“Our business,” Topcon’s O’Connor says, “is to develop and sell the most advanced measuring and positioning systems available. To compete in the marketplace, these systems must improve the accuracy, efficiency and productivity of the work performed by land surveyors. Often the goal of increased productivity is misinterpreted, and manufacturers are accused of providing new systems that eliminate jobs. Nothing could be further from the truth. No smart business has a goal of decreasing its customer base. Our goal is to provide solutions that enable a surveyor to grow and expand their business so that they require more and more positioning solutions, and more people to operate them.”
“[As] the growth in the residential housing construction market flattens out and more and more projects are focused on infrastructure projects, the traditional surveyors have to move closer to the infrastructure market with machine automation,” Leica Geosystems’ Williams says.
“I view it as a change in the marketplace,” says Tim Verney, a professional land surveyor in Oregon. “If I want to continue in site work construction layout, I need to adapt to the new realities of the marketplace. I think it is a market niche that surveyors should step up to fill. I’d like to think it is an area of growth that my company can move into in the future. The bottom line for me is, how can I make this change profitable for my company? That’s what I’m trying to figure out.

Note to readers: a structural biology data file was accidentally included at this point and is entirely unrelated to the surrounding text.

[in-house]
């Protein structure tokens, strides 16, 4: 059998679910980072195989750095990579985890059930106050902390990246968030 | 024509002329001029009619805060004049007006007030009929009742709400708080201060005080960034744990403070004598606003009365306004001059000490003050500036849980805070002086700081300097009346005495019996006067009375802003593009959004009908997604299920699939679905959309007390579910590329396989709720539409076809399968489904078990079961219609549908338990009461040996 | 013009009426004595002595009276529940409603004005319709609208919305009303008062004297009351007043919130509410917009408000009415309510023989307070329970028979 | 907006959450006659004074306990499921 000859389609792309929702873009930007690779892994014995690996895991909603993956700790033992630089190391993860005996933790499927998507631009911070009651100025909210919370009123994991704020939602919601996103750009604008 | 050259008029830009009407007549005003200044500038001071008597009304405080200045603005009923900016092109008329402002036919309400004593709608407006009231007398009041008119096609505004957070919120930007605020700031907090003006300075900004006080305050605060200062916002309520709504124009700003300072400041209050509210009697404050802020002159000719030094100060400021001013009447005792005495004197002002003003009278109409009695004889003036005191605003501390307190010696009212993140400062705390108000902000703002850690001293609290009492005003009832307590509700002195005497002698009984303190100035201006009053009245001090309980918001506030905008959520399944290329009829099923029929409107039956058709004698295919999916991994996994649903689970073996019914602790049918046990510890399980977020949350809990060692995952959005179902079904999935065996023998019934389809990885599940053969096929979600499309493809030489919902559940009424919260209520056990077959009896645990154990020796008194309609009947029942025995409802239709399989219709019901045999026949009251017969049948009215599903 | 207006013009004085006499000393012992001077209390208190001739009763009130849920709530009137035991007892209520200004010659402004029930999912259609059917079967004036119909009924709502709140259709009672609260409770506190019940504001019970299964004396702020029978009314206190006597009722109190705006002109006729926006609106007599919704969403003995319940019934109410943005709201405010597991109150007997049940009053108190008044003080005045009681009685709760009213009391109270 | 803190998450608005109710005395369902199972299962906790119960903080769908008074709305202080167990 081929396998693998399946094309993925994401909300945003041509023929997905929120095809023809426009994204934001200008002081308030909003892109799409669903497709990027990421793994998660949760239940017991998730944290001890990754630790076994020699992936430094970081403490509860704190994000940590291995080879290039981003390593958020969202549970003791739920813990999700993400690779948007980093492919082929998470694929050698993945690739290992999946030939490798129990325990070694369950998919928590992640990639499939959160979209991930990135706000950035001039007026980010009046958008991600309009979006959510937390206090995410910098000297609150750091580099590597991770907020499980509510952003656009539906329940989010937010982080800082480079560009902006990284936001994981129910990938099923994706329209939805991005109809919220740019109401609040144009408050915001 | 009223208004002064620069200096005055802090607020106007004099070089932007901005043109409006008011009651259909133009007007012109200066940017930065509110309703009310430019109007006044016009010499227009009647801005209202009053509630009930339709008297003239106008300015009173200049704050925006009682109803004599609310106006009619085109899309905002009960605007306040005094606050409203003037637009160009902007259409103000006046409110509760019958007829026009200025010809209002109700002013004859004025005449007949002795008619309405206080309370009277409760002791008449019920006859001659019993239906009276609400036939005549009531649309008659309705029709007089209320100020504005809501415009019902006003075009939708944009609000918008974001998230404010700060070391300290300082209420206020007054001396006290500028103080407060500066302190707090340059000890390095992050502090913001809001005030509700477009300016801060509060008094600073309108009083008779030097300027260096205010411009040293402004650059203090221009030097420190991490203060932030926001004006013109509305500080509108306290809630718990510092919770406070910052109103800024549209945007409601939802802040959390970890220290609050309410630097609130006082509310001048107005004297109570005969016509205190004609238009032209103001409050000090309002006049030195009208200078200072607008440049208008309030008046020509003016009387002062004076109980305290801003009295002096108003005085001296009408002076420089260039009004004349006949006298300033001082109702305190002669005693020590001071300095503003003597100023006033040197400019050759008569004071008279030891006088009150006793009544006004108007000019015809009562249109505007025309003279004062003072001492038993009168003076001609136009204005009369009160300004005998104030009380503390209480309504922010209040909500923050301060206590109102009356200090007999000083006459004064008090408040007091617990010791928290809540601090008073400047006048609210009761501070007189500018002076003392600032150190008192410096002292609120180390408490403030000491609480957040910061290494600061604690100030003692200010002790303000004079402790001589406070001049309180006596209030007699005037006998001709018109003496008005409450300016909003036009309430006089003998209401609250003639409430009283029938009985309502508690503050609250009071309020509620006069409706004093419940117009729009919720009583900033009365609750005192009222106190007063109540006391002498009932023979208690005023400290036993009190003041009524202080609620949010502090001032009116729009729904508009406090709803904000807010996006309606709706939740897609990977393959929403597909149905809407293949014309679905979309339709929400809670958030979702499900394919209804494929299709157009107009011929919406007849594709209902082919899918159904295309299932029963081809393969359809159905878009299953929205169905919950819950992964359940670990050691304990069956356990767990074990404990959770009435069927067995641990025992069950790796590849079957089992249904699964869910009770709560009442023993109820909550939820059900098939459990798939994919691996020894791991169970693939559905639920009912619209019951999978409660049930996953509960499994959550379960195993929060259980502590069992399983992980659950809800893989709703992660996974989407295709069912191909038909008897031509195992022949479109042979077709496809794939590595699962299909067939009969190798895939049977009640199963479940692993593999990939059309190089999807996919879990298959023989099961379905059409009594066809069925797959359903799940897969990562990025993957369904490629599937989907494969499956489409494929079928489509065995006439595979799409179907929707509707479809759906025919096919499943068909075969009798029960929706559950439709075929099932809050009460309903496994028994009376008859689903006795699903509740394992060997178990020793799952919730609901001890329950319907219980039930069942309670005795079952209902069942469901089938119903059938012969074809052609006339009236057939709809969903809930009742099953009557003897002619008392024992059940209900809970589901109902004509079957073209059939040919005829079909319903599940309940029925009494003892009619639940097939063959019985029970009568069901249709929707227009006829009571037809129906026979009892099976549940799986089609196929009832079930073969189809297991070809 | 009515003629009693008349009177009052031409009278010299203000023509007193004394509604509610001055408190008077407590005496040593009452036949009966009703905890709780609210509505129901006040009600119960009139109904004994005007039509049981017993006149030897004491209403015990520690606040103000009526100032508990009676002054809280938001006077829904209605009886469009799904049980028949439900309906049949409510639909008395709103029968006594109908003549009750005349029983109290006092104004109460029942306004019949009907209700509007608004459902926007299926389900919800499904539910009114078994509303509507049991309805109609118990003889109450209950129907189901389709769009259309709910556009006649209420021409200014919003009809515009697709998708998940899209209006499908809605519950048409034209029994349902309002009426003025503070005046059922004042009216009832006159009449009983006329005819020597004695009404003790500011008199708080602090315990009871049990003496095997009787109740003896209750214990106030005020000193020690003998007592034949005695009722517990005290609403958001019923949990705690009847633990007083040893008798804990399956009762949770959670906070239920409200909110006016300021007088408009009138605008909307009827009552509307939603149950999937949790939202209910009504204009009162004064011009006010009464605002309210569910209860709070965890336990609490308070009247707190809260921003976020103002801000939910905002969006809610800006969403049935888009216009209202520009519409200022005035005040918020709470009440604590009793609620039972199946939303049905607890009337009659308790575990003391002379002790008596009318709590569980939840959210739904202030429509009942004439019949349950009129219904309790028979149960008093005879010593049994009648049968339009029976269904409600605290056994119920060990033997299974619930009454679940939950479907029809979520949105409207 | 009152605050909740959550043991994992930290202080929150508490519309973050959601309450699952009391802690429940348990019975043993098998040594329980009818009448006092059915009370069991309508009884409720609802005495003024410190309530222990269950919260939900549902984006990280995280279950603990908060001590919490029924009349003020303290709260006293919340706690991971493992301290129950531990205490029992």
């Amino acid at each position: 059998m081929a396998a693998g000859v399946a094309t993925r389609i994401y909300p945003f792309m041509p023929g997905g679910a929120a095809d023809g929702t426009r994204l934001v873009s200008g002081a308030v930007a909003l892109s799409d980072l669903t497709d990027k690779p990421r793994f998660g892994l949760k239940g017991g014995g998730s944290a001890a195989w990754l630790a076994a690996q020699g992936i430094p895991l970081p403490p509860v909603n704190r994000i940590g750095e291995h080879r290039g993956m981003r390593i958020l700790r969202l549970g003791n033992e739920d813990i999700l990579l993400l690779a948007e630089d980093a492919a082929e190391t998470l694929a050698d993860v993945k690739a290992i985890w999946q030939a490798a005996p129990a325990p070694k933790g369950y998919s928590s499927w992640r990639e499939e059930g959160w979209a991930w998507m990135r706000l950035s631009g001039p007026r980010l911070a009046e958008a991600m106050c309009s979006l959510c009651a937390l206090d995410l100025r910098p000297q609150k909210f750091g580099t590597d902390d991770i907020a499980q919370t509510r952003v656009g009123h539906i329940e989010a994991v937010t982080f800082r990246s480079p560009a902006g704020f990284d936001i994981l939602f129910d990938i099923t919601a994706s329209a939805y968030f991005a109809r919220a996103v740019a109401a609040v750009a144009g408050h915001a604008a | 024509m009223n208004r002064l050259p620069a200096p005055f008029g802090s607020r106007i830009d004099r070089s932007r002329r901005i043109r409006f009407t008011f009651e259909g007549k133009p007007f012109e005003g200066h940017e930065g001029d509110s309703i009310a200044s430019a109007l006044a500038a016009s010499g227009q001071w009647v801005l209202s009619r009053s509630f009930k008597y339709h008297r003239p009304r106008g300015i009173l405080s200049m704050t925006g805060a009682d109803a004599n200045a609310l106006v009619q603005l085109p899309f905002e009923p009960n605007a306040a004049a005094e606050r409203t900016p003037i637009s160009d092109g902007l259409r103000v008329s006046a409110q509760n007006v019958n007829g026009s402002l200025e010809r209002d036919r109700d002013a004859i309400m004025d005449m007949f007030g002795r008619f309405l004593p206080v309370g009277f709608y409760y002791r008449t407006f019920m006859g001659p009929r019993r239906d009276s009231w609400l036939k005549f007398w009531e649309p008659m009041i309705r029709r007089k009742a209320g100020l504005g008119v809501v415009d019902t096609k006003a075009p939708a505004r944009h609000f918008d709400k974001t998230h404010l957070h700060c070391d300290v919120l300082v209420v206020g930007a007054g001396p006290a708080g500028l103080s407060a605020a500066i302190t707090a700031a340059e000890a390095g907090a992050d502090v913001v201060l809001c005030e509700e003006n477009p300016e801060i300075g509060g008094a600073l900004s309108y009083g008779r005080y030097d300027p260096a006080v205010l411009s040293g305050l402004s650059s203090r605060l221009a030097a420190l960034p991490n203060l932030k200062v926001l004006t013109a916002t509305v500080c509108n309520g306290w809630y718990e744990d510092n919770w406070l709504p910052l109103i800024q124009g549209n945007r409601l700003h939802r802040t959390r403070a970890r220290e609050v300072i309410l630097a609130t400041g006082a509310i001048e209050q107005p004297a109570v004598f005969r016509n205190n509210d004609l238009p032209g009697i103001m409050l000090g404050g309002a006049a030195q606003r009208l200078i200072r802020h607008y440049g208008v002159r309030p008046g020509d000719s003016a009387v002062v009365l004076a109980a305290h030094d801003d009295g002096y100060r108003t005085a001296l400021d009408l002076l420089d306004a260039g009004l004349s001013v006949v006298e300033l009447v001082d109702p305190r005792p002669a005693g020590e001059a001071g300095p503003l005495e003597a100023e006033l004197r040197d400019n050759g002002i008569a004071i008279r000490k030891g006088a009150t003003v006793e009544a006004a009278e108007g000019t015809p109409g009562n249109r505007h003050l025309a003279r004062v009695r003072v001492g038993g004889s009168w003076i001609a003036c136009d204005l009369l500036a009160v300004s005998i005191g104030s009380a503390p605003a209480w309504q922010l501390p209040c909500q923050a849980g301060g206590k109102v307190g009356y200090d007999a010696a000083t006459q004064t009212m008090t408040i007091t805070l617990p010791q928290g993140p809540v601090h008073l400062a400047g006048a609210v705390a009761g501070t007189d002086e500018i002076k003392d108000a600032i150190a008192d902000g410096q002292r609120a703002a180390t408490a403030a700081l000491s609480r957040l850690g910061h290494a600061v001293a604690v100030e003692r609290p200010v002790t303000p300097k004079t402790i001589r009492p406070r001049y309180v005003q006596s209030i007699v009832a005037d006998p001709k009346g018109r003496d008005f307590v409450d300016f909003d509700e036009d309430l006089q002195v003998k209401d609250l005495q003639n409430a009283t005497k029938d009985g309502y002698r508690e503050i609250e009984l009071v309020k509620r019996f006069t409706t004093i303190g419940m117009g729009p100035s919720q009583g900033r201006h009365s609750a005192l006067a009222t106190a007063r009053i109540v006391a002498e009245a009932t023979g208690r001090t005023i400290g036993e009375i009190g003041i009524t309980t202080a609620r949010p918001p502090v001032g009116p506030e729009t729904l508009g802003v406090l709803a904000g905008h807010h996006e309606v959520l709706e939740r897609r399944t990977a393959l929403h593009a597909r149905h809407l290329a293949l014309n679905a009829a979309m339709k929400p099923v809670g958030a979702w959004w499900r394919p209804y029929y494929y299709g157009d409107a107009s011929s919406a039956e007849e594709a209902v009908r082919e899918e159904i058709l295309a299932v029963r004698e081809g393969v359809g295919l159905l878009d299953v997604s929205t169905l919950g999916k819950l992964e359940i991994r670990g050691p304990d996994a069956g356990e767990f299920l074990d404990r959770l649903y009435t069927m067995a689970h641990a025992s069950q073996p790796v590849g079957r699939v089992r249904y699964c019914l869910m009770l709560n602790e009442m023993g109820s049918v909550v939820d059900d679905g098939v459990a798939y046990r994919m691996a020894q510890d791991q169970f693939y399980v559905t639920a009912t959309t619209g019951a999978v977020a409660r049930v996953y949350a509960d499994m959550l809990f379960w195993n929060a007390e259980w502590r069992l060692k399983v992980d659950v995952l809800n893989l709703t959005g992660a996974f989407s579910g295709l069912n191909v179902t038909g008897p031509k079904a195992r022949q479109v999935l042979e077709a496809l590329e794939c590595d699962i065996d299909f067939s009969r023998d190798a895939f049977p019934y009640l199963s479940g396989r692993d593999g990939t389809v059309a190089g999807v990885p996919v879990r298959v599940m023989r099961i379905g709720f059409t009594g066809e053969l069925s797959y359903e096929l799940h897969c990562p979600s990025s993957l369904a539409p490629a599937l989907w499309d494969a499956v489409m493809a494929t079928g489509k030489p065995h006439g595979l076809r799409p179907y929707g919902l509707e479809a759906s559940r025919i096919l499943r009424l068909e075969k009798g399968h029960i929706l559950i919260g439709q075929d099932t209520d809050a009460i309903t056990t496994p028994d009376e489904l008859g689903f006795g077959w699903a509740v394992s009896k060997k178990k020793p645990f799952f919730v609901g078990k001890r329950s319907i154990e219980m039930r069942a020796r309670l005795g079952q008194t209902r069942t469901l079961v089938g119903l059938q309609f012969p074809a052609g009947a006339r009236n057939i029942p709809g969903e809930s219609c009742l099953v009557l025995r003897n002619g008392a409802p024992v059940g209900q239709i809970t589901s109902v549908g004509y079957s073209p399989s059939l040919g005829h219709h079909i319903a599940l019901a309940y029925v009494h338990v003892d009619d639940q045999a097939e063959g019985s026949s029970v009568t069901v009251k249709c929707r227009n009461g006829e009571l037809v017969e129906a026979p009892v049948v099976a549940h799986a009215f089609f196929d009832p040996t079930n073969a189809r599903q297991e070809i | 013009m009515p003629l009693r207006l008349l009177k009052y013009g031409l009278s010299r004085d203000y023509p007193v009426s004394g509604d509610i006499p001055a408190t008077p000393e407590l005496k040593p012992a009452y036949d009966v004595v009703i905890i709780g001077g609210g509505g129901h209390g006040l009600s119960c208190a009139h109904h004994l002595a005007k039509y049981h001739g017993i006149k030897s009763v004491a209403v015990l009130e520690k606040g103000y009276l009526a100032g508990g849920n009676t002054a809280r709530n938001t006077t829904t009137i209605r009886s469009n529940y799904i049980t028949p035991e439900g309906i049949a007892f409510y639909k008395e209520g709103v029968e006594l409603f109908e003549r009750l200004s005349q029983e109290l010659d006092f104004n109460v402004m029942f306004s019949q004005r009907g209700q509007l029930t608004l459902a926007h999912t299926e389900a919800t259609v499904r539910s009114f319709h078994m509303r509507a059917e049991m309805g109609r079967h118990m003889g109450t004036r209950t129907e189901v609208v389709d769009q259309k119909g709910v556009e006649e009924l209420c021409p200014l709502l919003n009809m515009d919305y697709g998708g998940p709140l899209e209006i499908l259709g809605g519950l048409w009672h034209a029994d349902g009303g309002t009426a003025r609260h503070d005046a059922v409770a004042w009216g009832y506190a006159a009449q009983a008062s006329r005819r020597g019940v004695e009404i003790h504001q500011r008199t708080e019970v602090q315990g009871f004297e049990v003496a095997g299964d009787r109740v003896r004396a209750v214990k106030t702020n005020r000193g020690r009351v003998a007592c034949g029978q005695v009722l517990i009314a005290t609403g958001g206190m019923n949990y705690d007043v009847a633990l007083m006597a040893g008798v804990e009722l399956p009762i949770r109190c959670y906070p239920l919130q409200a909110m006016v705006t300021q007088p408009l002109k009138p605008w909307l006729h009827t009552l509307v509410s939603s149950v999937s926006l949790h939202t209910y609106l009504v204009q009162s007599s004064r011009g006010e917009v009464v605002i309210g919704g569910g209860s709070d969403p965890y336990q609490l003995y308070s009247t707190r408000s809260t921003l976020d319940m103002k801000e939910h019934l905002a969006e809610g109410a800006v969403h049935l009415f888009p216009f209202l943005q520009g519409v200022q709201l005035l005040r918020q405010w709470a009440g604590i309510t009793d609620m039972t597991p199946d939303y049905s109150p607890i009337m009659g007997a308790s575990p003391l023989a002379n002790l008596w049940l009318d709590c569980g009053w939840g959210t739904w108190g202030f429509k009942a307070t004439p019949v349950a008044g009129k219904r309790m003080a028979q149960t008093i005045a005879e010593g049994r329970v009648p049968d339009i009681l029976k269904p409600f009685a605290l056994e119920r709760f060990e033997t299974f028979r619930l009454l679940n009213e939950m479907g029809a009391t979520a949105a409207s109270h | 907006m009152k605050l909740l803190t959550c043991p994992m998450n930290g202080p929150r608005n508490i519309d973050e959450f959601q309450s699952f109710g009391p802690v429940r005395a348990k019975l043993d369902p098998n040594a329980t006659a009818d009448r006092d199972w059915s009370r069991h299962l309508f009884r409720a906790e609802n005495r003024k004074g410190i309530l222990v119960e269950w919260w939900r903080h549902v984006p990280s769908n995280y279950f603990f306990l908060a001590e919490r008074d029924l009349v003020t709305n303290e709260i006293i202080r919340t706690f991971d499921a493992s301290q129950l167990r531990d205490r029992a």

“I try to base my fees on the value of my work to the client,” Verney continues. “Figuring out what that value is, especially for something I don’t have a lot of experience in, is the challenge. So, more rhetorical questions: ‘Do I want to develop expertise in this area and market that?’ ‘What additional skills would I need?’ ‘Is it something I would enjoy?’ and ‘What’s my liability exposure?’”
Liability is a topic of great concern for surveyors considering the use of machine control technology. A recent controversy in California focuses on the DTM files that surveyors supply to contractors for use in the construction machines. The Board For Professional Engineers and Land Surveyors was tasked with answering the question of whether surveyors would be charged with aiding and abetting unlicensed contractors who use the files for site design. The explanation from the Board was that no violation would be issued for providing electronic data to a contractor who is unlicensed to perform land surveying or civil engineering. The debate appears to become heated when the digital data is put to use--does this application fall under the definition of land surveying or civil engineering services? Since the stakes on the site that traditionally directed the machine operator to mass excavate and grade the site are removed, they are replaced with a DTM file. Many believe that this new deliverable blurs the definition of staking. Then comes the issue of who holds responsibility for the frequent changes made to files during construction. The majority of surveyors believe the contractor who receives the files obtains the liability for the data, but no cut and dry regulations exist in most states to support or oppose this.